A new analysis of the targeted killing of terrorists in Pakistan argues that U.S. drones have injured or killed far more civilians than the U.S. government has acknowledged and questions whether the strikes have been effective in making the U.S. any safer.
The study, by the Stanford and New York University law schools, urges policy makers to “rethink current targeted killing practices” based on evidence of the “damaging and counterproductive effects of current U.S. drone strike policies.”
White House officials declined to comment on the study, titled “Living Under Drones.”
While the authors make clear that drones have killed alleged combatants and disrupted terrorist networks, they question “the efficacy and counter-productive nature” of the strikes. Based on more than 130 interviews with witnesses and foreign policy experts, the authors dissect three separate drone attacks, detailing the personal stories of the victims and offering firsthand testimony from the families they left behind. The study concludes that drone strikes, particularly multiple strikes on one area, cause “under-accounted-for harm” to civilians who escape physical injury. “Their presence terrorizes men, women, and children, giving rise to anxiety and psychological trauma among civilian communities,” the report says.
The authors call for more transparency and ask the federal government to make public the legal justification for targeted killing in Pakistan. It also calls for more detail on how the U.S. tracks and publicly recognizes civilian causalities.
But other experts question the accuracy of the data on which the authors rely. While the true number of casualties is hard to obtain, the authors cite data from the Bureau of Investigative Journalism — which The Atlantic’s Joshua Foust notes relies heavily on media accounts when compiling its data — that show drones killed between 474 and 881 civilians in Pakistan from June 2004 to mid-September 2012, including 176 children.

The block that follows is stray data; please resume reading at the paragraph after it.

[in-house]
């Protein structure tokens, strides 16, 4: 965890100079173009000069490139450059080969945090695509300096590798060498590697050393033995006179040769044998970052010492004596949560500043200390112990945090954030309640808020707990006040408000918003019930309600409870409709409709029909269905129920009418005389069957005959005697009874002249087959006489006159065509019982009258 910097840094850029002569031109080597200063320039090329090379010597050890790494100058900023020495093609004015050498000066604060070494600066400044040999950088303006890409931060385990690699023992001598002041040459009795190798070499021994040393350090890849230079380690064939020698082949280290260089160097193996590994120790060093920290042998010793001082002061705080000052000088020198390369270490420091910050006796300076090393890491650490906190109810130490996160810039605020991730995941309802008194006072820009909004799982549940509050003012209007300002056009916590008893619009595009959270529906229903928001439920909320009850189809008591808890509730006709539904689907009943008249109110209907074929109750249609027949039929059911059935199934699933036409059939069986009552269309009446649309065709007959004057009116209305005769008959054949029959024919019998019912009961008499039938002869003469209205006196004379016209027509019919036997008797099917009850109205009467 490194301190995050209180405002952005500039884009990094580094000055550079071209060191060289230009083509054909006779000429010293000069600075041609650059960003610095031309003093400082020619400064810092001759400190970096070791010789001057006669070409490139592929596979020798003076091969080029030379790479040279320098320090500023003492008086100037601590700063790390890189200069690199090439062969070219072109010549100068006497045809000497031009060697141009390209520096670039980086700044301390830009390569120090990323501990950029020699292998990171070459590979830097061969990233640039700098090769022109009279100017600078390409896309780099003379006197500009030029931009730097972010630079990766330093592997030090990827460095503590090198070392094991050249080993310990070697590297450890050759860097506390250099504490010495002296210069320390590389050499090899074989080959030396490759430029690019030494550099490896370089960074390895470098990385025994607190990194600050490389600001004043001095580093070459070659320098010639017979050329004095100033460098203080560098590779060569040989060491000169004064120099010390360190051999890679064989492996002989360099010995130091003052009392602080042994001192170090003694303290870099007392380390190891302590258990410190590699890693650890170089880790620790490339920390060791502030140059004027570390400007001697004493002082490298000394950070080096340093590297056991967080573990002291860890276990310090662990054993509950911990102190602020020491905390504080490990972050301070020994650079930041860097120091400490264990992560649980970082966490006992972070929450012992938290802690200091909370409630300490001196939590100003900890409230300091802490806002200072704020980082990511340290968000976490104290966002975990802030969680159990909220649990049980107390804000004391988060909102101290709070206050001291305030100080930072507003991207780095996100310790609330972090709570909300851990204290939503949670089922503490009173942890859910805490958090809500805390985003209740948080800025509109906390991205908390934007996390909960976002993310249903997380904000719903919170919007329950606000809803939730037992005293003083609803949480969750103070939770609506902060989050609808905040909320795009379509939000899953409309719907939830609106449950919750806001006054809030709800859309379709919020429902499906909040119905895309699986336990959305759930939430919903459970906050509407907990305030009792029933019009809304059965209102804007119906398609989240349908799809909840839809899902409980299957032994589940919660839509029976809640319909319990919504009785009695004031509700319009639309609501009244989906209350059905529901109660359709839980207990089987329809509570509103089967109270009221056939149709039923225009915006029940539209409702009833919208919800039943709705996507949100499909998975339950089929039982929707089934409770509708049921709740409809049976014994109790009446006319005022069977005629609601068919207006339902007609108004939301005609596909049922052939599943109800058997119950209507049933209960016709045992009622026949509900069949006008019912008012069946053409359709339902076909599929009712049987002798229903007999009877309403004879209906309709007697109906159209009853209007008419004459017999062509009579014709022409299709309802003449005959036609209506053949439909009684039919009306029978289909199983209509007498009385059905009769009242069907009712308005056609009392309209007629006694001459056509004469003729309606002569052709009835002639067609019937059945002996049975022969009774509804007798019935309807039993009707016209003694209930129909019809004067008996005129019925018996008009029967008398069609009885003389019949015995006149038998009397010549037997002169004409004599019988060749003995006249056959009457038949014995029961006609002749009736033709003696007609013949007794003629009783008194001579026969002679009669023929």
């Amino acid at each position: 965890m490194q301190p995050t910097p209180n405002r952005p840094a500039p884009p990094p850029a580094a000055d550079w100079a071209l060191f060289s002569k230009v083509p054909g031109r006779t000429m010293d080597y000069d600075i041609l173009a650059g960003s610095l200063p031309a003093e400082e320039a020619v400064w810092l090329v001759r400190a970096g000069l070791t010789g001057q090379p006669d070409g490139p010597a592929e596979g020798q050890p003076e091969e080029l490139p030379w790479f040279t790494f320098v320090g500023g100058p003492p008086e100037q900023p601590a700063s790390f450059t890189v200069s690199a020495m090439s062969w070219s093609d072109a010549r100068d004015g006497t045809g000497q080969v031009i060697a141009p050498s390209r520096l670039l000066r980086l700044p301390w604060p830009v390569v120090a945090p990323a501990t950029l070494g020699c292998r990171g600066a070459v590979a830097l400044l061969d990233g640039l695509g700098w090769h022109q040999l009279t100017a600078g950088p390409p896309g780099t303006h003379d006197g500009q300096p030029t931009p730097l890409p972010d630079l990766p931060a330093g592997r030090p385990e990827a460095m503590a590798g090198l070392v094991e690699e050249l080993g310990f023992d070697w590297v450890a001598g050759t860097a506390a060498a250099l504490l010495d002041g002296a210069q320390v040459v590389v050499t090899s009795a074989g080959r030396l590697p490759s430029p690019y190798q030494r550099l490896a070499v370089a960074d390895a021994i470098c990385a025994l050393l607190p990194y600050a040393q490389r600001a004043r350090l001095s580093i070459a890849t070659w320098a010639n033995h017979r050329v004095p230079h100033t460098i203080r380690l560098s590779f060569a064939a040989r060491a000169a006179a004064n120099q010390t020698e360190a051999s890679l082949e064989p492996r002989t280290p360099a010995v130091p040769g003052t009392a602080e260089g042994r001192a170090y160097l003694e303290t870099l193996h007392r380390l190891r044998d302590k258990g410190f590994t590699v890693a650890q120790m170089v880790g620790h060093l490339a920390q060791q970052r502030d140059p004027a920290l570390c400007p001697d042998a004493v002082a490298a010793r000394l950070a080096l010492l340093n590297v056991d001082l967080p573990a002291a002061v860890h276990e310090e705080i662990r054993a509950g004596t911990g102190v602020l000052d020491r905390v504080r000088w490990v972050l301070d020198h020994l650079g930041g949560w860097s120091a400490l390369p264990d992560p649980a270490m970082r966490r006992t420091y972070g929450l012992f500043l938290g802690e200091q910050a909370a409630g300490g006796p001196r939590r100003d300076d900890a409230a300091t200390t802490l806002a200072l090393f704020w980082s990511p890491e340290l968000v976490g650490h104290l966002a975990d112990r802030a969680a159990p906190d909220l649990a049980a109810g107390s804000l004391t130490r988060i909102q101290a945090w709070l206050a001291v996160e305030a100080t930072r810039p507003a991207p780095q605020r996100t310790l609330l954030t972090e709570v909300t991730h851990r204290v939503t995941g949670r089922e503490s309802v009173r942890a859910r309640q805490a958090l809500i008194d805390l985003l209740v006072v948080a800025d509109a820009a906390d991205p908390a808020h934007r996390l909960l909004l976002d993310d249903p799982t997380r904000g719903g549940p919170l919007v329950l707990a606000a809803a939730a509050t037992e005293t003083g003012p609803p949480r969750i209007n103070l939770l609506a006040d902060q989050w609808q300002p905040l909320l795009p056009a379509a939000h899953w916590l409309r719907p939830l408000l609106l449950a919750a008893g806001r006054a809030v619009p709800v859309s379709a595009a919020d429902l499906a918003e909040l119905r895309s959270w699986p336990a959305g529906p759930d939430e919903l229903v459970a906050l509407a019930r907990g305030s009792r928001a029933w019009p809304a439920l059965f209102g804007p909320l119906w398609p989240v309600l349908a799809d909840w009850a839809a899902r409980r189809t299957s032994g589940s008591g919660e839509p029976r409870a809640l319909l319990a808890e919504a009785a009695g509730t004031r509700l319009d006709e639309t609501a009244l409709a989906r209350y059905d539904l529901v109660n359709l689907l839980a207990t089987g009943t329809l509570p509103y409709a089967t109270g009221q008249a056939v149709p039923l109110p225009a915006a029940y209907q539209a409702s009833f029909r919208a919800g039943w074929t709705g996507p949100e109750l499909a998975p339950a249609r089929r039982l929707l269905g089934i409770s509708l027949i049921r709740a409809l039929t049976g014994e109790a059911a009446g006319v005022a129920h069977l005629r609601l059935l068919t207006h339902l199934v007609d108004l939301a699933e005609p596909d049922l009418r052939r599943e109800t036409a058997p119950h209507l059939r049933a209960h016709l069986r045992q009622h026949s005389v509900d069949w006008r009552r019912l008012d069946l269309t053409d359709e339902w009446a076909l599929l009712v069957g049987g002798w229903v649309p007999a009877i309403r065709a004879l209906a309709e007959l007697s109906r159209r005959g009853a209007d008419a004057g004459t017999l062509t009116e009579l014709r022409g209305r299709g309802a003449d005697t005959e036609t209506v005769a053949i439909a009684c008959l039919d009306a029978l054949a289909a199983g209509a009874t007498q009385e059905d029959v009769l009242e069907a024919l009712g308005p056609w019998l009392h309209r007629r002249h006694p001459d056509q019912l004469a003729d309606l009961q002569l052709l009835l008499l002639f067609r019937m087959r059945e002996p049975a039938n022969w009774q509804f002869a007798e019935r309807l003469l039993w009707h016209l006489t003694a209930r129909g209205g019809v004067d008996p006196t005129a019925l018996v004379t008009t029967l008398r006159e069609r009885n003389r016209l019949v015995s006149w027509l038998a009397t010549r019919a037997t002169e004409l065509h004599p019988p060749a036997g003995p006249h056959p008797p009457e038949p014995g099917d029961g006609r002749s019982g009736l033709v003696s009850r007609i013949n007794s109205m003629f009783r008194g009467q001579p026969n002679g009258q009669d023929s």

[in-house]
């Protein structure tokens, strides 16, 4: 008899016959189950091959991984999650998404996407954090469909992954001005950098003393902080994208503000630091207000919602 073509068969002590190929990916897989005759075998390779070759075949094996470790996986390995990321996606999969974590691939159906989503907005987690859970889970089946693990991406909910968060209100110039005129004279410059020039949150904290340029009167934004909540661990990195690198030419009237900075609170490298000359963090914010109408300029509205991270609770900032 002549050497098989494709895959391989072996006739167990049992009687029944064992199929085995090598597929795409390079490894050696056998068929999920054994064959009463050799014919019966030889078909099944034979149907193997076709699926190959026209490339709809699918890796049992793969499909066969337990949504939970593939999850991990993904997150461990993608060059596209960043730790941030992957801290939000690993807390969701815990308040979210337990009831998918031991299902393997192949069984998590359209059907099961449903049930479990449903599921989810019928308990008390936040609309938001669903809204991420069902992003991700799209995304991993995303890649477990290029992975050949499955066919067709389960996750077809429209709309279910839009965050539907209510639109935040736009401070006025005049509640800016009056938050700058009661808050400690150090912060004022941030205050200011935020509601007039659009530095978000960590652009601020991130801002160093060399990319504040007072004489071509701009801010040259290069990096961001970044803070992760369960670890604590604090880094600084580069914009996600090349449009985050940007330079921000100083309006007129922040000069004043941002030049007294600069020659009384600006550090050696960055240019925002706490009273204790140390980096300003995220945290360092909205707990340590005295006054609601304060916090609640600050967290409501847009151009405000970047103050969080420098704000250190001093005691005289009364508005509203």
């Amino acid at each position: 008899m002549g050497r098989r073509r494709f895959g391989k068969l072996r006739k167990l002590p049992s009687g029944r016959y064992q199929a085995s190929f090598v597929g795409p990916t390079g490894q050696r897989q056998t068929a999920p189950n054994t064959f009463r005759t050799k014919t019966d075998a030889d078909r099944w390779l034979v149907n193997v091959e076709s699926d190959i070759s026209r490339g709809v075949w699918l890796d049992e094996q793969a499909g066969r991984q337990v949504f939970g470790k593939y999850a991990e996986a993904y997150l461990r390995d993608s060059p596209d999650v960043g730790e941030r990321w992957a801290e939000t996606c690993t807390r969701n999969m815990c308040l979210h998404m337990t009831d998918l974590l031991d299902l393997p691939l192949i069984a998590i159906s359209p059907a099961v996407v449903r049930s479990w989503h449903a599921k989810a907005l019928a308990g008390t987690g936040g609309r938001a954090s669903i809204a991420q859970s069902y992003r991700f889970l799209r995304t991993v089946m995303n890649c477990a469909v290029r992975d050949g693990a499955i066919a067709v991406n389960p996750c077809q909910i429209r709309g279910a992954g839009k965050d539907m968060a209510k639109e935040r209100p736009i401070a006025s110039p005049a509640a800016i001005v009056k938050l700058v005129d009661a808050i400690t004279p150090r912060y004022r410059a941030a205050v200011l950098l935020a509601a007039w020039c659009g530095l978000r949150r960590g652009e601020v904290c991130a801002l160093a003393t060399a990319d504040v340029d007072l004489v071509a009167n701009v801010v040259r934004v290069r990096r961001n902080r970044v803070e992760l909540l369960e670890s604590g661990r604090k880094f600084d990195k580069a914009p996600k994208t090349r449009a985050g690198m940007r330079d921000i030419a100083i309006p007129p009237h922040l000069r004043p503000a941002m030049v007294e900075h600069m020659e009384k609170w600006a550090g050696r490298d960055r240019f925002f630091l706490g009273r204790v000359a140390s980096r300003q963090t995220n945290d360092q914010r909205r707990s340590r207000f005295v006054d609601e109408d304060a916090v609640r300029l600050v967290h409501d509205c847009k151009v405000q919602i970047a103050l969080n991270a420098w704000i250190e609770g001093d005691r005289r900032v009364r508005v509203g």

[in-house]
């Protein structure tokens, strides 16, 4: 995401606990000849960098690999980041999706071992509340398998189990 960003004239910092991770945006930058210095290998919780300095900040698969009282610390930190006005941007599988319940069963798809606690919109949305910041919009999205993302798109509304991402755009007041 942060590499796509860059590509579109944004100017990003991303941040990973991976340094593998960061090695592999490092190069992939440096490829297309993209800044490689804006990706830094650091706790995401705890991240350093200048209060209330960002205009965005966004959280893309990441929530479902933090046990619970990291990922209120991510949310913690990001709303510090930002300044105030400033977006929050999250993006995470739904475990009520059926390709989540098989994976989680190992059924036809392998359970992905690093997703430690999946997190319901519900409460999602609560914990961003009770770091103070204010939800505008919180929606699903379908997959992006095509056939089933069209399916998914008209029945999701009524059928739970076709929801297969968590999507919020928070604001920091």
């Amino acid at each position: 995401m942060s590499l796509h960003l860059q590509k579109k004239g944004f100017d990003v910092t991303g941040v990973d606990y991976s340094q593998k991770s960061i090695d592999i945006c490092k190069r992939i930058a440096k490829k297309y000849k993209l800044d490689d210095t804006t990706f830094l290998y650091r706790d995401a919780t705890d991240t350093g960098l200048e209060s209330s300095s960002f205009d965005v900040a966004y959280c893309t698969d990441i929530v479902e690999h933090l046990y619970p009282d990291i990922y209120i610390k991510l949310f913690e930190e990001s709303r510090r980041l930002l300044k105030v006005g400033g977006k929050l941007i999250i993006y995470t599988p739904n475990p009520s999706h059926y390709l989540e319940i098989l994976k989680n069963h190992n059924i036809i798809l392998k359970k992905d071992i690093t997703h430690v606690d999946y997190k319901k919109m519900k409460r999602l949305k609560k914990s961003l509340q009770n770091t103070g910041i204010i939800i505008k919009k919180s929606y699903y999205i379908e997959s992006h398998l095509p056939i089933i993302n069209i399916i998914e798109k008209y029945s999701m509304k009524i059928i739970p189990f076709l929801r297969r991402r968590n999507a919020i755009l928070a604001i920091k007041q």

Foust, for instance, notes that the 130-person sample size for a country of 175 million “is just not representative. 130 respondents isn’t representative even of the 800,000 or so people in the Federally Administered Tribal Areas (FATA), the region of Pakistan where most drone strikes occur. Moreover, according to the report’s methodology section, there is no indication of how many respondents were actual victims of drone strikes…. The direct victims they interviewed were contacted initially by the non-profit advocacy group Foundation for Fundamental Rights, which is not a neutral observer (their explicit mission is to end the use of drones in Pakistan).”
Foust concluded that the “Living Under Drones” report “has some serious bias issues. But that doesn’t mean it should be discarded: the section on social and political blowback from drone strikes is well documented and in line with other research. In summary, the report declares that the use of drones in Pakistan is a campaign of terror, creating severe psychological trauma among residents of the FATA and creating a pervasive environment of fear.”
–Jake Tapper and Mary Bruce